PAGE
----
Information

Care in Walking and Backpacking

Please note the areas mentioned in this site may be in a wild or wilderness area of a National Park, such as Kosciuszko in the Snowy Mountains of NSW or nearby Namadgi. Much of it is remote and can become dangerous with a variety of weather conditions including snow and strong winds that sometimes make it hard to stand up. Mobile phone reception is variable at best. Walkers should be prepared and carry a PLB, satphone or equivalent.

All walks should be undertaken with regard to the following recommendations (Note: I have used information from John Evans Blog for the basis of the following as he had laid it out quite well):

  • Do not walk alone – party size should be a minimum of 4 (This is a contentious issue for some. Especially those who are experienced solo walkers. Certainly if you are not very experienced don’t walk alone)
  • Plan your walk carefully including additional exit routes. Do not plan a route beyond the physical capabilities of the party
  • Leave details, including party members’ contact details & also an emergency contact person for each walker, location where the car is parked & registration number, proposed route & estimated time of return, with a responsible person. Inform them of your safe return. Its also a good idea to leave a legible note on the dashboard of your car informing any possible ranger passing by of who you are & your expected return date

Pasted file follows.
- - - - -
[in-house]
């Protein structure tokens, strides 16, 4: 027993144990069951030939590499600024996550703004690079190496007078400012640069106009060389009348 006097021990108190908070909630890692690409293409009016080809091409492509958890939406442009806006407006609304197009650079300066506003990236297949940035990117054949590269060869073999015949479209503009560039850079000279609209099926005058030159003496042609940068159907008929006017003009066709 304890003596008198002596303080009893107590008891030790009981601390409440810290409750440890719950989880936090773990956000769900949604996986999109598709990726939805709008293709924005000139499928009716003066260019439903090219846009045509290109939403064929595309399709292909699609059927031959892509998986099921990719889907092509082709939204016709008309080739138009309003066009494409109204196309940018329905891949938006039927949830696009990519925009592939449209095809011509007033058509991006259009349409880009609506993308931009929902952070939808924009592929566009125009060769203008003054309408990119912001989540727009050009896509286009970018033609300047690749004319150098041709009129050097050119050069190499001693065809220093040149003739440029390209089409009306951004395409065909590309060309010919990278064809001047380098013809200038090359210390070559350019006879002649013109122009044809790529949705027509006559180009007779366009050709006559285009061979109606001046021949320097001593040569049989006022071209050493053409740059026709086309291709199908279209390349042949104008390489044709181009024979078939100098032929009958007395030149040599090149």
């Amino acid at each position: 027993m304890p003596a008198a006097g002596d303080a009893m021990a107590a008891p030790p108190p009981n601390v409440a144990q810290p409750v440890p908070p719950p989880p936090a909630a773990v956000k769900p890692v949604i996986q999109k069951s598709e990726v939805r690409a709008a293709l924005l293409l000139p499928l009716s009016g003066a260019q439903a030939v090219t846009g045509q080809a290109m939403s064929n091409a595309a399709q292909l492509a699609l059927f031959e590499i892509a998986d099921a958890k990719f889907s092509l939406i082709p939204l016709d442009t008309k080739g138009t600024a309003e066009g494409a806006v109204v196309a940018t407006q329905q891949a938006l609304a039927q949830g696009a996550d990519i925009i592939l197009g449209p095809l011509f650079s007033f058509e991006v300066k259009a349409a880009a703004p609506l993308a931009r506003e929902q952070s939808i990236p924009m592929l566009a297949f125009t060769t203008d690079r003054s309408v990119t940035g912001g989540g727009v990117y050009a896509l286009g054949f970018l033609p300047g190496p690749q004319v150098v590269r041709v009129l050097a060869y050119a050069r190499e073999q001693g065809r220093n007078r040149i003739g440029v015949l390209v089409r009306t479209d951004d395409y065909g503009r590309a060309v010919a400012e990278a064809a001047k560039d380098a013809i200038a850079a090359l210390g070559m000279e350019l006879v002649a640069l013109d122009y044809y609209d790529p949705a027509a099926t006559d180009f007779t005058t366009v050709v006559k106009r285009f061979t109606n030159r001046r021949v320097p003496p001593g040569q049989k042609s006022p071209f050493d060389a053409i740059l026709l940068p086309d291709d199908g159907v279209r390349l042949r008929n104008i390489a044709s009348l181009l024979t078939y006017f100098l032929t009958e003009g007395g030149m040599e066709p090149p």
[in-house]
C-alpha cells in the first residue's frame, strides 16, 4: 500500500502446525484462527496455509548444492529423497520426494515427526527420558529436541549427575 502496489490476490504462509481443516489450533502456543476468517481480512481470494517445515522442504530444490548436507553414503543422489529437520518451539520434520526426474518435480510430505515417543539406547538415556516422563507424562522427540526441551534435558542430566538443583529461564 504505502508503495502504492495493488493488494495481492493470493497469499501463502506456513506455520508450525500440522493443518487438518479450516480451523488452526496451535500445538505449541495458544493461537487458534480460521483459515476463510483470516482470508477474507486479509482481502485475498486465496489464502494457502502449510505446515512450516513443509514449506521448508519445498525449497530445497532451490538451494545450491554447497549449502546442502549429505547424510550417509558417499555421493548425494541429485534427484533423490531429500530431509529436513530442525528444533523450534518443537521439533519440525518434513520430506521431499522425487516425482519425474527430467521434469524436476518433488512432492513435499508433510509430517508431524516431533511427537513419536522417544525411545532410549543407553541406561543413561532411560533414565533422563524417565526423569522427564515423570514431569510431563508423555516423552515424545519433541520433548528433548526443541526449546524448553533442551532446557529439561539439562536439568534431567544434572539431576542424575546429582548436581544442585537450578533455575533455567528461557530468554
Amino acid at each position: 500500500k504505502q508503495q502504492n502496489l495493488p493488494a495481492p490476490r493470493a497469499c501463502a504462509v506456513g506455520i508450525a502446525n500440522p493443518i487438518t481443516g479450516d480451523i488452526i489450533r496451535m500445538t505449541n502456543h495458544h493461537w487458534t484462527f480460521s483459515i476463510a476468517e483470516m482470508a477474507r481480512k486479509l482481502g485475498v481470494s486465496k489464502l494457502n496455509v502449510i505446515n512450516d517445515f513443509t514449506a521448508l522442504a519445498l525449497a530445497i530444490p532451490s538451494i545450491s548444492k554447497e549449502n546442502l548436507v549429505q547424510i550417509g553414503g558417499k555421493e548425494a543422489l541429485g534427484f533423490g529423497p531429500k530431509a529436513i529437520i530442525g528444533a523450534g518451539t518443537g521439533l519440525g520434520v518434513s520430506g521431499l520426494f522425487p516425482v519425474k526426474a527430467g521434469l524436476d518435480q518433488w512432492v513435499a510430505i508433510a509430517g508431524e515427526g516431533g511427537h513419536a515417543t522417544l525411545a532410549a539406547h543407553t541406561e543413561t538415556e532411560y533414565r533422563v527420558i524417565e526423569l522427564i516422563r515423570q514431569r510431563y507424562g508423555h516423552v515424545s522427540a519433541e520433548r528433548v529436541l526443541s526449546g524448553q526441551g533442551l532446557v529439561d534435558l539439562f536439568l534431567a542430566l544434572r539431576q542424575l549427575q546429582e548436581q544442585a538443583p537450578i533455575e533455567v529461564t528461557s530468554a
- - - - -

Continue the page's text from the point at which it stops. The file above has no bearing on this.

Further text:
• Weather conditions can be extreme & can change rapidly. Consider postponing a walk if extreme cold or heat is forecast. Be prepared to be caught in extreme conditions
  • Always carry sufficient water & food, warm & protective clothing
  • Carry a first aid kit & know how to use it. Someone in the party should be First Aid trained
  • Carry an emergency kit including items such as matches, whistle, mirror, ‘space’ blanket, additional food, torch or headlamp
  • Exercise prudent navigation & safety strategies – carry map & compass & know how to use them. Carrying a GPS and know how to use it.  Make a track of your route & know how to trackback. Have spare batteries. Carry a PLB; or consider carrying a mobile or satellite mobile phone, or other communications device.

Protection of Culture and History

Please note the huts of the Snowy Mountains, Namadgi (ACT), Victoria and Tasmania should be respected and cared for. Any hut ruins or historic sites and relics should also be respected and not disturbed. The Snowy Mountains and Namadgi huts may be maintained by KHA in association with NPWS and ACT Parks & Wildlife Service and should only be used for emergency purposes

Lessons from Bushwalking and Searching for Tracks and Sites

There are several lessons I have learned from many walks and a long time of walking and camping:

  • Australian topographic maps are not always correct. There are examples of mountain hut sites being shown incorrectly even out by 200m or more ie Kidmans, Boltons on the Finn in Kosciuszko NP
  • Others who profess to know where the site or route is are not always correct either